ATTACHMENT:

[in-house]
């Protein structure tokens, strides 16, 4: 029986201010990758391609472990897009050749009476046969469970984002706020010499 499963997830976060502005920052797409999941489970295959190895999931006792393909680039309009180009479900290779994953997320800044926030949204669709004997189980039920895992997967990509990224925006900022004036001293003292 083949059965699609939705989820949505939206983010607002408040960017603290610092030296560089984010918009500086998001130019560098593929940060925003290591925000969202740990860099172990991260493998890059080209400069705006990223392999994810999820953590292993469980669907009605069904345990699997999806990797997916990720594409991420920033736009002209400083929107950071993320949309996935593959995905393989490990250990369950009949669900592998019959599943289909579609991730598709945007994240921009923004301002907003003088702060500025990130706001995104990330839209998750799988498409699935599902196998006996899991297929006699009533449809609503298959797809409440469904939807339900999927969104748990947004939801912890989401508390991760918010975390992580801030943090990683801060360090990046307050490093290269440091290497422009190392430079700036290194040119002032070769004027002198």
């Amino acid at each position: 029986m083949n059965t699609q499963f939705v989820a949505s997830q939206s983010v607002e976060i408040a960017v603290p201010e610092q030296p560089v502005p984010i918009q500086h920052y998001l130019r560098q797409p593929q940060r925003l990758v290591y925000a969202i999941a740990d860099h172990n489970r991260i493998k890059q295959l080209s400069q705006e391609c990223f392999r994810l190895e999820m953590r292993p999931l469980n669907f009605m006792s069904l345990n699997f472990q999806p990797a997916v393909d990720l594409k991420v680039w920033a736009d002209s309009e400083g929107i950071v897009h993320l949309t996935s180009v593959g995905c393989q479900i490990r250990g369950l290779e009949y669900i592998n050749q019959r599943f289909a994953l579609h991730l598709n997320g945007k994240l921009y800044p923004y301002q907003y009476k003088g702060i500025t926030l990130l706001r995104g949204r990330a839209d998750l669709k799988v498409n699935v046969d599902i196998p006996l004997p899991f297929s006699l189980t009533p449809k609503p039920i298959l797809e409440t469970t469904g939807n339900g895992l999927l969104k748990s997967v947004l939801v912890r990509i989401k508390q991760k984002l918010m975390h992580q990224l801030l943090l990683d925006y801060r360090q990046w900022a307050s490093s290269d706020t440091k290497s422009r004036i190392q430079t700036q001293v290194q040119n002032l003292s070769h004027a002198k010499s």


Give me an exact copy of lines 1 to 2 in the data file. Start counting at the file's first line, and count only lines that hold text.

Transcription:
[in-house]
């Protein structure tokens, strides 16, 4: 029986201010990758391609472990897009050749009476046969469970984002706020010499 499963997830976060502005920052797409999941489970295959190895999931006792393909680039309009180009479900290779994953997320800044926030949204669709004997189980039920895992997967990509990224925006900022004036001293003292 083949059965699609939705989820949505939206983010607002408040960017603290610092030296560089984010918009500086998001130019560098593929940060925003290591925000969202740990860099172990991260493998890059080209400069705006990223392999994810999820953590292993469980669907009605069904345990699997999806990797997916990720594409991420920033736009002209400083929107950071993320949309996935593959995905393989490990250990369950009949669900592998019959599943289909579609991730598709945007994240921009923004301002907003003088702060500025990130706001995104990330839209998750799988498409699935599902196998006996899991297929006699009533449809609503298959797809409440469904939807339900999927969104748990947004939801912890989401508390991760918010975390992580801030943090990683801060360090990046307050490093290269440091290497422009190392430079700036290194040119002032070769004027002198």